Friday, 7 September 2007

Sandra Hall says The Final Winter is 'about' "hot-blooded tribal loyalties versus cold-blooded corporatism" but she's wrong. Mat Nable's (pic) script is tight and it floats, but when you watch the movie you navigate broader waters than that narrow harbour.

True, the story is simple, but deceptively so. The boys interviewed on Village TV admit getting John Jarratt to play the 'evil' corporate (team owner-cum-real estate agent) was a coup. The kudos must go to Jarratt for picking such a great script.

Likewise Tom Kenneally, a bit player in the white coat of a gate attendant who ushers Grub and family into the grounds prior to his final game, is astute in consenting to appear, if briefly, on-screen.

Grub gets the only flashback -- to the sixties (??) -- when his old man takes him to the local (in then-working class Marrickville) -- for a beer. He's underage. No, father tells the youth, wait, "you've gotta let it breathe". 'Old-school' dad (complete with tat) then proceeds to serve an 'outsider' his deserts when an altercation arises over turning off the radio.

Jarratt's Perry 'Colgate' Murray is efficient, but this isn't Dickens. The bad guy, of course, will be right in the end: sport has gone corporate. But has it lost its 'soul'? Not if you go by attendances, which are probably higher than they've ever been, and are more inclusive. There will always be those who dislike violent sport (like I do), but Easts is now no longer labelled 'silver-tail' except as some sort of double-quote dig that has lost its sting.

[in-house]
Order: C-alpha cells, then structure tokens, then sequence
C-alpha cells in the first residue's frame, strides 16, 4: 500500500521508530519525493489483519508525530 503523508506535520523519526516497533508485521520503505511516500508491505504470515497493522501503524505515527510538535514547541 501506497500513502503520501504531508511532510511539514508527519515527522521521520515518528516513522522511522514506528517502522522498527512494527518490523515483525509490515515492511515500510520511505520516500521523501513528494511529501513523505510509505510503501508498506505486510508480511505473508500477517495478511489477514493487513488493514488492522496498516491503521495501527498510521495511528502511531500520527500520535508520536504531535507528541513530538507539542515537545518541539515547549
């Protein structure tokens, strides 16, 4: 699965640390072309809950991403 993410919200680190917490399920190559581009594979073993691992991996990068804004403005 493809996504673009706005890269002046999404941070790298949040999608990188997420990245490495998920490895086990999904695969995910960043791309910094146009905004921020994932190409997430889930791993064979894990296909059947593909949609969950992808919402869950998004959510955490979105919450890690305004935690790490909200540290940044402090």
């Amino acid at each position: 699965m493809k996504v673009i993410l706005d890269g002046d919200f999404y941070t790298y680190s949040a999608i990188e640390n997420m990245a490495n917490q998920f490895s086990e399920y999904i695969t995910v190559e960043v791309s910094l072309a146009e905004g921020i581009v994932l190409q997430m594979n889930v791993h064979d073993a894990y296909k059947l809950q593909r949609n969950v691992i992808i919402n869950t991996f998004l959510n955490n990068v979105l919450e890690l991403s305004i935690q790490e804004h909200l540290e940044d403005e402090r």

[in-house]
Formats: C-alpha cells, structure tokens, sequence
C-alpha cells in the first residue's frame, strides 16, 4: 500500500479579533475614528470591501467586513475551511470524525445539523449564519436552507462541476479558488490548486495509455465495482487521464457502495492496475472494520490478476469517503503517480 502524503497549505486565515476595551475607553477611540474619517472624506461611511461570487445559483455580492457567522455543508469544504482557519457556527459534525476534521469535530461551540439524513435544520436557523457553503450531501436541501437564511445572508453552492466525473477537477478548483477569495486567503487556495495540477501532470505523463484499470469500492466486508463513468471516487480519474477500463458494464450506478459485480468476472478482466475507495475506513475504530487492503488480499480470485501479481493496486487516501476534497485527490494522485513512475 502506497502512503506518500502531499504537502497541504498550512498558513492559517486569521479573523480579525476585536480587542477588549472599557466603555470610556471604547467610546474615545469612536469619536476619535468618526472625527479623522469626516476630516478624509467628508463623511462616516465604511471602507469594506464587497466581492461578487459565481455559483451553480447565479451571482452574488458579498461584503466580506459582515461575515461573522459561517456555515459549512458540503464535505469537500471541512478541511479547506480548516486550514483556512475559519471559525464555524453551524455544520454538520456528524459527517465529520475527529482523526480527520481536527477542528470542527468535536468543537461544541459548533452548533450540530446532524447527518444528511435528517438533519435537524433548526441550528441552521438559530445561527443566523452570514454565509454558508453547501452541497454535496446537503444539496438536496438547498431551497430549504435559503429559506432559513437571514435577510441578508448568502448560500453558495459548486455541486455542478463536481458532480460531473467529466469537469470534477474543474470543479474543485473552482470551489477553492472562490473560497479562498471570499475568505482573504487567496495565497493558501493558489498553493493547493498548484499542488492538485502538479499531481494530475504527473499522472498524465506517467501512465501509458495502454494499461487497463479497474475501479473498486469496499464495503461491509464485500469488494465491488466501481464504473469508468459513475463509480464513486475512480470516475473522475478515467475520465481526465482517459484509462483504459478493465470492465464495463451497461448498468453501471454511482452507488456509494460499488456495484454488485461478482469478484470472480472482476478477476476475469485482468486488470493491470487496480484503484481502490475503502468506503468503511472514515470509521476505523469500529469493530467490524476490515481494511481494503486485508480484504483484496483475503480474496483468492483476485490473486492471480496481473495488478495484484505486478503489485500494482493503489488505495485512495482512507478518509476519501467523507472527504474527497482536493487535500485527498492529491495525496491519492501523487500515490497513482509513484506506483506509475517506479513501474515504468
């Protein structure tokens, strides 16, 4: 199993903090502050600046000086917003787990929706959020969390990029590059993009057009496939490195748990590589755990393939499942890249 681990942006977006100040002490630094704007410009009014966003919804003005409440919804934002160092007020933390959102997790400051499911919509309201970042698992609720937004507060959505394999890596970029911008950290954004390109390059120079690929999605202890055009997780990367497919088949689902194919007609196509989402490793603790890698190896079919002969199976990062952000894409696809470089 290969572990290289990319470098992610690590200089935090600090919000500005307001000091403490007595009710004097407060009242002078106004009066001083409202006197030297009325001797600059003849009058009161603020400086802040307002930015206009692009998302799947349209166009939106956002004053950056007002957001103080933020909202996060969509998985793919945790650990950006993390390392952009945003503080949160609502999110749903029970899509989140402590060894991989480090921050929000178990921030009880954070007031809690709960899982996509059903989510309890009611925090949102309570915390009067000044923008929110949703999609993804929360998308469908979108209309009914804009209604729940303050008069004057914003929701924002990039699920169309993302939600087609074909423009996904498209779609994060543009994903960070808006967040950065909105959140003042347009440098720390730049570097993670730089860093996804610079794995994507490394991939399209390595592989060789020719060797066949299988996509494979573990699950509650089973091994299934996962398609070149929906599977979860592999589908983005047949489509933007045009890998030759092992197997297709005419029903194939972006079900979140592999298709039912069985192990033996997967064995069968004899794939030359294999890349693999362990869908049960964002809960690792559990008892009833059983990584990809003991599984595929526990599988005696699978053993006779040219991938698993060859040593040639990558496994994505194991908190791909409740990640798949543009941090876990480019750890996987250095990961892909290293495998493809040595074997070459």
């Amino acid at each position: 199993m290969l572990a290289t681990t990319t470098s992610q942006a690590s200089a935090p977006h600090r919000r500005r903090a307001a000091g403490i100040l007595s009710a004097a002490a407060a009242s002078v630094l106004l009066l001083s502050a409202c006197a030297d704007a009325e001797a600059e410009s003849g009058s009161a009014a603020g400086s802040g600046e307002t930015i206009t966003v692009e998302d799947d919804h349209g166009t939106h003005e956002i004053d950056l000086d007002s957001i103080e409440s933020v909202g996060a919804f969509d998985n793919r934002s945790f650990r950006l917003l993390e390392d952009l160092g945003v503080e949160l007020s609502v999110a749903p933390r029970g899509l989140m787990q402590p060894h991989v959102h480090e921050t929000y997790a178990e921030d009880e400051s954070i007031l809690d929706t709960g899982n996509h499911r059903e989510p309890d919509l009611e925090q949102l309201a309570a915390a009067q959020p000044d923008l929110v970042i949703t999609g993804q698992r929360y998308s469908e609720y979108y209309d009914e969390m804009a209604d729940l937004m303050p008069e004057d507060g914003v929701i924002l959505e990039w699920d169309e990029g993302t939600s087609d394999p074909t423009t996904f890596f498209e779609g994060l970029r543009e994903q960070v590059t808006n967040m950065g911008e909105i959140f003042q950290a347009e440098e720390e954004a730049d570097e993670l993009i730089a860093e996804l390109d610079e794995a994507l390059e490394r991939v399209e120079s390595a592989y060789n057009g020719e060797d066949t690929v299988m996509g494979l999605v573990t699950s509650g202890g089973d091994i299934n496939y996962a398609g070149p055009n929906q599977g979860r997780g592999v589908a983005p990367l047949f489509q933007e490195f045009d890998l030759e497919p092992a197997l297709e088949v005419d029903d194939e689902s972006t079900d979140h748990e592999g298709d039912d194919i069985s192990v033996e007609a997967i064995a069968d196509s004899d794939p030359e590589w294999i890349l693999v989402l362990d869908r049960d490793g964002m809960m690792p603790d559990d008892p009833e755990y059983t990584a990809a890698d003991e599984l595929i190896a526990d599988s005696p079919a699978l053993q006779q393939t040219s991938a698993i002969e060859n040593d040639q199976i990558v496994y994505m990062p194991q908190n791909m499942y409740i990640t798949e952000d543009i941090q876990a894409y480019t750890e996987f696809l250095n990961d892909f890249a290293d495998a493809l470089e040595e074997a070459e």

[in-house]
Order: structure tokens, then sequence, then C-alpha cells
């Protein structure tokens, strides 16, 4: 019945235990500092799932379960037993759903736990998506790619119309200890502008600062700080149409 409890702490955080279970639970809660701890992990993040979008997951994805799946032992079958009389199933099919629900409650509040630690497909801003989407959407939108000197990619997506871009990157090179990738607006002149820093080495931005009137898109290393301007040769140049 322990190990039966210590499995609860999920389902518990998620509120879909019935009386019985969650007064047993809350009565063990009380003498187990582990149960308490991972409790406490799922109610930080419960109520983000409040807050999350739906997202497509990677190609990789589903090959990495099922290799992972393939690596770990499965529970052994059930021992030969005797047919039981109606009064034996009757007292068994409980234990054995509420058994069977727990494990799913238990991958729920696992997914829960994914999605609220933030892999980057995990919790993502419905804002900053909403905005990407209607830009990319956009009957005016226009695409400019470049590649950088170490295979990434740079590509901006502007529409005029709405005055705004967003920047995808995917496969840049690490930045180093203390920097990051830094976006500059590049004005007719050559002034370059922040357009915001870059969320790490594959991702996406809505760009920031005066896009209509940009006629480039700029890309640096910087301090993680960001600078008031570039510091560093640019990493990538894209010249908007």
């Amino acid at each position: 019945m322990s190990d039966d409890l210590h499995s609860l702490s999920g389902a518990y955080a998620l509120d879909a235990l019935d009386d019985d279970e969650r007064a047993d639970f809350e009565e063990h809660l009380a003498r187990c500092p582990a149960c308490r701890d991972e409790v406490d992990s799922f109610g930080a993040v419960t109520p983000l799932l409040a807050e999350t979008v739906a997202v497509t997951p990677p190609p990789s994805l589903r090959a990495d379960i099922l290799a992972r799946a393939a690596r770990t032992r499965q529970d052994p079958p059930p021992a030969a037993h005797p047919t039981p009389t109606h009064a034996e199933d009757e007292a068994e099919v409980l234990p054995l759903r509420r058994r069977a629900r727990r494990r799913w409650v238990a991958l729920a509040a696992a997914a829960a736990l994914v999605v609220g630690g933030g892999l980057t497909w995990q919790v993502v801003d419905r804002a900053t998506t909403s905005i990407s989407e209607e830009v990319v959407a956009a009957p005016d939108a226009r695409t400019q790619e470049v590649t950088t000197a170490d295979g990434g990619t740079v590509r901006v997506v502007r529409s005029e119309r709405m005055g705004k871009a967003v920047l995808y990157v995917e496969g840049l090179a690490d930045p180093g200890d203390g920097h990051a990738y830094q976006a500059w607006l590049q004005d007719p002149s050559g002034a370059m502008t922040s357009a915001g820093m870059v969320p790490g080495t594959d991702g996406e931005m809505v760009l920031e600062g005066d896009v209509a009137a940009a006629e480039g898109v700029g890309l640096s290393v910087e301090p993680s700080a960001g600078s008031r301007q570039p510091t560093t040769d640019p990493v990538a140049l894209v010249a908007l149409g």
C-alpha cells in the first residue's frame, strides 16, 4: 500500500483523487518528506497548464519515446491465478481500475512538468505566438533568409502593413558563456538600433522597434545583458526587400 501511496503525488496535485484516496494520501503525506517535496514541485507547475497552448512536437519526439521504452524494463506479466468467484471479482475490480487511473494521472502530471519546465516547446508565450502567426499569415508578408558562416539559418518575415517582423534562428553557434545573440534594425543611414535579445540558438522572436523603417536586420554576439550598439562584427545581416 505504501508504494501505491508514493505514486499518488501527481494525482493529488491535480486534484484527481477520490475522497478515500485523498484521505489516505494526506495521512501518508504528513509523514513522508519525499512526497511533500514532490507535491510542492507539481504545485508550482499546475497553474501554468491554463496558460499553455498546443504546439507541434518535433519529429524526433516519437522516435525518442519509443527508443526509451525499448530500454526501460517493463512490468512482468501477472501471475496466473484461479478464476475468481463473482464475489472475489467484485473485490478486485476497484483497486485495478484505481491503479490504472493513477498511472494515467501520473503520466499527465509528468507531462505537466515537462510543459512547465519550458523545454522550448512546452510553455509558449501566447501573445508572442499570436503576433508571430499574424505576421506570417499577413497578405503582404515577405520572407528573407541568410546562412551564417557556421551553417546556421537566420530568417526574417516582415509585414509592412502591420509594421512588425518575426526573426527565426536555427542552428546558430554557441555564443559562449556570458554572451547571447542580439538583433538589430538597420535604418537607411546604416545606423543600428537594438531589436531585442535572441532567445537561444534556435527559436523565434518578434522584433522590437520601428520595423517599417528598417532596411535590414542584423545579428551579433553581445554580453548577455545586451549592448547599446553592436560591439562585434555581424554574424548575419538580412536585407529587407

Raelee Hill also gives a great performance as the mum with two children to look after while Grub tackles and gouges. Michelle Langstone, wife of Grub's brother and nemesis, gives a great performance as the aspirational Mia. This 'type' (shoulder pads, glossy lippy, chardonnay) is surely a model for Kath, of the Seven Network's flagship Australian drama Kath & Kim.

This is a stunning fucking good film, replete with the period tune 'Short Note' by Matt Finish (I loved the album in my twenties). Go see it.


R.H. said...

Jarret is the best actor in Australia. I've always though so, right from when I saw him in Picnic at Hanging Rock. I met the bloke who played the copper (Gil someone?) when I was a stallholder at Wantirna flea market. He bought something from me (mark that) BEFORE I recognised him and said "Are you an actor?" He said he was. I said, "I saw you in Picnic at Hanging rock."
Well I reckon he was pleased, but he went for a diversion: "It wasn't a bad film," he said. So I turned my noggin to let him know I meant business. "orrrrhhhh!" I told him, "It was marvellous. Just marvellous."

Dean said...